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Few places in the world are endowed with such rich cultural traditions as in this romantic city of Nawabs. Whether it is history, architecture, music, dance, handicrafts, etiquette, or sports-Lucknow has its own story to tell.

Surprisingly, the story of Lucknow began not very long ago. Though the city traces its origin to the Suryavanshi dynasty of Ayodhya, it actually came into prominence during the 18th century. In 1732, Muhammad Shah, one of the later kings of the once-powerful Mughal dynasty, appointed Mohammad Amir Saadat Khan, a Persian adventurer of noble lineage, to the viceroyalty of the area known as Avadh, of which Lucknow was a part. Saadat Khan was the founder of the famous dynasty known as the Nawab Wazirs-a dynasty which changed the face of this hitherto little-known place. Under his successors, Lucknow flowered as never before and all but became the cultural nerve centre of Northern India. The rapid growth of Lucknow dates from 1755 when the fourth Nawab, Asaf-ud-Daula transferred the capital of Avadh from Faizabad to Lucknow and began constructing some splendid architectural marvels, a tradition that was sustained by this successors. During this period, Lucknow also established its pre-eminent place in the field of poetry, music and dance. A colourful local culture, incorporating fairs and festivals also flourished alongside. However, what set apart Lucknow from other cities of the time was a certain elegance and grace of lifestyle. In fact, even today the city breathes history, and the sound of laughter and music, the tinkling of ankle bells and the mellifluous rendering of Urdu poetry (shairi) still echo and reverberate through the long corridors of time. As you wander through the city, you will encounter a kind of refined courtesy that seems to belong to another age.


Bada Imambada:

The Bada Imambada or Asafi Imambada was built by Nawab Asaf-ul-Daula in 1784 as a relief work during the terrible famine that year. Apart from the galleries in the interior, there is no woodwork anywhere. The interior vaulted hall, measuring 162 feet in length, 53 feet in width and 50 feet in height, is said to be one of the largest apartments of its kind in the world. From the outside, a staircase leads to a series of artfully designed labyrinths (bhoolbhulaiyan) where it is very easy to get lost. You can wander through the zigzag narrow galleries for hours without finding your way out! It/’s a very eerie sensation, moving towards the sunlit corridors that seem to be going out, only to find that you are actually deeper in the labyrinth. Most visitors therefore are only allowed inside with guides who are familiar with the maze.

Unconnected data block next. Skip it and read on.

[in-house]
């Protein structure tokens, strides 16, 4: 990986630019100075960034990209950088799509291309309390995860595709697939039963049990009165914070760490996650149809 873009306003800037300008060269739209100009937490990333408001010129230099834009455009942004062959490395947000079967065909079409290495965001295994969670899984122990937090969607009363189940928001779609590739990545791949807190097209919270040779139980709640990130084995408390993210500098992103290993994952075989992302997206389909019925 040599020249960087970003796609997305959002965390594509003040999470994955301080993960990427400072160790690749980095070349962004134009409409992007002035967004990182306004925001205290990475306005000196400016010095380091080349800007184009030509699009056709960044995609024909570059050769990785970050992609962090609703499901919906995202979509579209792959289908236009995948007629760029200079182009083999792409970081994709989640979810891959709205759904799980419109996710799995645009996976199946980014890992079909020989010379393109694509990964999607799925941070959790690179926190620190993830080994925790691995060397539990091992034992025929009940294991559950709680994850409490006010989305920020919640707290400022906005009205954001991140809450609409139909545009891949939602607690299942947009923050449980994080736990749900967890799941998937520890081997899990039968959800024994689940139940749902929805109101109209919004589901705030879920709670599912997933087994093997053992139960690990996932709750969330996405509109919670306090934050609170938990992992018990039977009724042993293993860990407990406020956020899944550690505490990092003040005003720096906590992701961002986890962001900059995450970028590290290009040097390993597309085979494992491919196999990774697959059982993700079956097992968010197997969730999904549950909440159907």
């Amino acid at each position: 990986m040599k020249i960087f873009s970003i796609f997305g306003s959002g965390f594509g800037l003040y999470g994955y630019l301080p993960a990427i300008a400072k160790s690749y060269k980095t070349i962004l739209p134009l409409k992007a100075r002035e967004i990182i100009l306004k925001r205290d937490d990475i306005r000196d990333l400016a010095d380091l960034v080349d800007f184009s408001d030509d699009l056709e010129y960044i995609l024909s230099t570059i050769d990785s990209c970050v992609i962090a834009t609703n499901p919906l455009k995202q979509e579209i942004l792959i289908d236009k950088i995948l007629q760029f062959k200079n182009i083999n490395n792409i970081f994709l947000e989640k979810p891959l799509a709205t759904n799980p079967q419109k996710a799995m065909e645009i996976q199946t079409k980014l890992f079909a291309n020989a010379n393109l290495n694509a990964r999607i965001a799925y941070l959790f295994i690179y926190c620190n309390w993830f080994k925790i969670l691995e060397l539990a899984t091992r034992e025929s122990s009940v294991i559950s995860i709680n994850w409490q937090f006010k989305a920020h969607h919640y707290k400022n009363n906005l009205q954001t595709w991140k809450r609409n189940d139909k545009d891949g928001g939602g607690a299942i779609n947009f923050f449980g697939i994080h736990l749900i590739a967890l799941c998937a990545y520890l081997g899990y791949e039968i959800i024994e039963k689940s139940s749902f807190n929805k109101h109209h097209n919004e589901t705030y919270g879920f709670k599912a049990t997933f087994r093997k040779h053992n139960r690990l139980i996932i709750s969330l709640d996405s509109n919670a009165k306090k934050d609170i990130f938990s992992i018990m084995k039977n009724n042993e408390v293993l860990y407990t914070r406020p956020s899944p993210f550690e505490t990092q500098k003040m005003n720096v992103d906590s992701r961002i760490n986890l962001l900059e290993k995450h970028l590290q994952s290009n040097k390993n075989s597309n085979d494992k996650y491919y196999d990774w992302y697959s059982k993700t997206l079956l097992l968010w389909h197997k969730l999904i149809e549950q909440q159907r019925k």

Hussainabad Imambada:

Also known as Chhota Imambada, the Hussainabad Imambada was built between 1837 and 1842 by Mohammed Ali Shah. The structure houses the tombs of Mohammed Ali Shah and his mother. The Imambada has a white dome and numerous turrets and minarets. Verses in Arabic decorate the walls of the mausoleum. The interiors are adorned with chandeliers, gilded mirrors, colourful stucco, the King/’s throne and ornate tazia or replicas of the tombs at Karbala. The Imambada also encloses a tank with small imitations of the Taj Mahal on each side. A clock tower estimated to be 67 metres high overlooks the Hussainabad tank. During Muharram, the Imambada is illuminated giving it a wonderful look.

Shah Najaf Imambada: